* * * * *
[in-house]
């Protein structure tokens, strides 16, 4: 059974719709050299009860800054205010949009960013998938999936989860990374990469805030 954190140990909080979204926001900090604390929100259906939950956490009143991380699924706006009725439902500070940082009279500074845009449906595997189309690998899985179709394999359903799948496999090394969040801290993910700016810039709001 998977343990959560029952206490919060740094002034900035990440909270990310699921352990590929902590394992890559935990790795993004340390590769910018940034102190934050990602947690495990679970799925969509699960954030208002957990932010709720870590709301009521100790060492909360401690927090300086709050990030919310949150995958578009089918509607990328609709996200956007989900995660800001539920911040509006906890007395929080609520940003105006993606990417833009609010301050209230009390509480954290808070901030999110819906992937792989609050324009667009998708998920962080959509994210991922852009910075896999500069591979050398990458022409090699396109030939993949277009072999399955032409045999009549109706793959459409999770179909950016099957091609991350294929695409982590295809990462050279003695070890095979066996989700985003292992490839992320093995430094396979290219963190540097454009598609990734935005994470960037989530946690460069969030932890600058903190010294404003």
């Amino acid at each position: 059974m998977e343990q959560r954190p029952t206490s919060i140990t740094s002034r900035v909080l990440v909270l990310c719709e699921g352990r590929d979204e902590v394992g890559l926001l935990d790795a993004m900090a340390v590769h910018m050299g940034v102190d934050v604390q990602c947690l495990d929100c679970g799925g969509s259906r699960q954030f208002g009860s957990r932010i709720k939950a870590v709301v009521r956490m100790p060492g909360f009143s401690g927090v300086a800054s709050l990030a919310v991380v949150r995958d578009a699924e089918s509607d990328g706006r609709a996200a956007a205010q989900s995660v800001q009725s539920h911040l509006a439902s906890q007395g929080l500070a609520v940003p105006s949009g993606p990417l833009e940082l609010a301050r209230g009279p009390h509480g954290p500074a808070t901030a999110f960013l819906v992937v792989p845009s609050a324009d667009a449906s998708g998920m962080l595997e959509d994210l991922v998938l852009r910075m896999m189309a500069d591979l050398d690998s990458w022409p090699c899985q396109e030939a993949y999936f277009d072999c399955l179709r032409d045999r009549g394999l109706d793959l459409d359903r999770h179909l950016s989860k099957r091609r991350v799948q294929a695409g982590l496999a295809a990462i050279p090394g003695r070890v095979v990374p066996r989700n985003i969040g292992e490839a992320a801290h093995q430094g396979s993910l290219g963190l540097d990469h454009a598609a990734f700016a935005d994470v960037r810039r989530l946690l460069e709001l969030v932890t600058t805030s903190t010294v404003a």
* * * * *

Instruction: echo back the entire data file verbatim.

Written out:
[in-house]
């Protein structure tokens, strides 16, 4: 059974719709050299009860800054205010949009960013998938999936989860990374990469805030 954190140990909080979204926001900090604390929100259906939950956490009143991380699924706006009725439902500070940082009279500074845009449906595997189309690998899985179709394999359903799948496999090394969040801290993910700016810039709001 998977343990959560029952206490919060740094002034900035990440909270990310699921352990590929902590394992890559935990790795993004340390590769910018940034102190934050990602947690495990679970799925969509699960954030208002957990932010709720870590709301009521100790060492909360401690927090300086709050990030919310949150995958578009089918509607990328609709996200956007989900995660800001539920911040509006906890007395929080609520940003105006993606990417833009609010301050209230009390509480954290808070901030999110819906992937792989609050324009667009998708998920962080959509994210991922852009910075896999500069591979050398990458022409090699396109030939993949277009072999399955032409045999009549109706793959459409999770179909950016099957091609991350294929695409982590295809990462050279003695070890095979066996989700985003292992490839992320093995430094396979290219963190540097454009598609990734935005994470960037989530946690460069969030932890600058903190010294404003």
């Amino acid at each position: 059974m998977e343990q959560r954190p029952t206490s919060i140990t740094s002034r900035v909080l990440v909270l990310c719709e699921g352990r590929d979204e902590v394992g890559l926001l935990d790795a993004m900090a340390v590769h910018m050299g940034v102190d934050v604390q990602c947690l495990d929100c679970g799925g969509s259906r699960q954030f208002g009860s957990r932010i709720k939950a870590v709301v009521r956490m100790p060492g909360f009143s401690g927090v300086a800054s709050l990030a919310v991380v949150r995958d578009a699924e089918s509607d990328g706006r609709a996200a956007a205010q989900s995660v800001q009725s539920h911040l509006a439902s906890q007395g929080l500070a609520v940003p105006s949009g993606p990417l833009e940082l609010a301050r209230g009279p009390h509480g954290p500074a808070t901030a999110f960013l819906v992937v792989p845009s609050a324009d667009a449906s998708g998920m962080l595997e959509d994210l991922v998938l852009r910075m896999m189309a500069d591979l050398d690998s990458w022409p090699c899985q396109e030939a993949y999936f277009d072999c399955l179709r032409d045999r009549g394999l109706d793959l459409d359903r999770h179909l950016s989860k099957r091609r991350v799948q294929a695409g982590l496999a295809a990462i050279p090394g003695r070890v095979v990374p066996r989700n985003i969040g292992e490839a992320a801290h093995q430094g396979s993910l290219g963190l540097d990469h454009a598609a990734f700016a935005d994470v960037r810039r989530l946690l460069e709001l969030v932890t600058t805030s903190t010294v404003a």